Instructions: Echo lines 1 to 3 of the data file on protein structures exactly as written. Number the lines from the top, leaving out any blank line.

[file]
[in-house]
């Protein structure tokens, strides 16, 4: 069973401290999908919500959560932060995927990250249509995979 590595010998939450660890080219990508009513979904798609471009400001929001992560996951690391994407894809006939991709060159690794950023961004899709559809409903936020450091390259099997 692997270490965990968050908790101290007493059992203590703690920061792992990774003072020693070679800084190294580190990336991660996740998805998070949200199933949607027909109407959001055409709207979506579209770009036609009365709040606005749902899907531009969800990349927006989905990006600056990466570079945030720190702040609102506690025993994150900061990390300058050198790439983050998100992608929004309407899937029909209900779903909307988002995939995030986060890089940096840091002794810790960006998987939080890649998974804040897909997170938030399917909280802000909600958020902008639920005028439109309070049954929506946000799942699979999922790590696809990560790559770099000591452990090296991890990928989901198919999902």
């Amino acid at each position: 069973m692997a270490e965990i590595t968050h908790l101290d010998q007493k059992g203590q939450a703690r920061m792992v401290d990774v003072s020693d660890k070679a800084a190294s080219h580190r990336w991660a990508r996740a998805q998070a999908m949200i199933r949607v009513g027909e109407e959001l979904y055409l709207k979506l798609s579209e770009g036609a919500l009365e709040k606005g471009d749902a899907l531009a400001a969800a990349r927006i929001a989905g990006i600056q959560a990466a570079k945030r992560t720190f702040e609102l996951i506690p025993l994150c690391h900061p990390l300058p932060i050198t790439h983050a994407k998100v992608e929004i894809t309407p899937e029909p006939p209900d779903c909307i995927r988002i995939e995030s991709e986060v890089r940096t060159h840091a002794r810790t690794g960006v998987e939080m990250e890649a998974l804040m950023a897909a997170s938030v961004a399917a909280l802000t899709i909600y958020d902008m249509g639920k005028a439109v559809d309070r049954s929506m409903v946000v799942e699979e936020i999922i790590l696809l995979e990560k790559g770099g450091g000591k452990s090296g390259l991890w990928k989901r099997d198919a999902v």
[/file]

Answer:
[in-house]
């Protein structure tokens, strides 16, 4: 069973401290999908919500959560932060995927990250249509995979 590595010998939450660890080219990508009513979904798609471009400001929001992560996951690391994407894809006939991709060159690794950023961004899709559809409903936020450091390259099997 692997270490965990968050908790101290007493059992203590703690920061792992990774003072020693070679800084190294580190990336991660996740998805998070949200199933949607027909109407959001055409709207979506579209770009036609009365709040606005749902899907531009969800990349927006989905990006600056990466570079945030720190702040609102506690025993994150900061990390300058050198790439983050998100992608929004309407899937029909209900779903909307988002995939995030986060890089940096840091002794810790960006998987939080890649998974804040897909997170938030399917909280802000909600958020902008639920005028439109309070049954929506946000799942699979999922790590696809990560790559770099000591452990090296991890990928989901198919999902």
């Amino acid at each position: 069973m692997a270490e965990i590595t968050h908790l101290d010998q007493k059992g203590q939450a703690r920061m792992v401290d990774v003072s020693d660890k070679a800084a190294s080219h580190r990336w991660a990508r996740a998805q998070a999908m949200i199933r949607v009513g027909e109407e959001l979904y055409l709207k979506l798609s579209e770009g036609a919500l009365e709040k606005g471009d749902a899907l531009a400001a969800a990349r927006i929001a989905g990006i600056q959560a990466a570079k945030r992560t720190f702040e609102l996951i506690p025993l994150c690391h900061p990390l300058p932060i050198t790439h983050a994407k998100v992608e929004i894809t309407p899937e029909p006939p209900d779903c909307i995927r988002i995939e995030s991709e986060v890089r940096t060159h840091a002794r810790t690794g960006v998987e939080m990250e890649a998974l804040m950023a897909a997170s938030v961004a399917a909280l802000t899709i909600y958020d902008m249509g639920k005028a439109v559809d309070r049954s929506m409903v946000v799942e699979e936020i999922i790590l696809l995979e990560k790559g770099g450091g000591k452990s090296g390259l991890w990928k989901r099997d198919a999902v």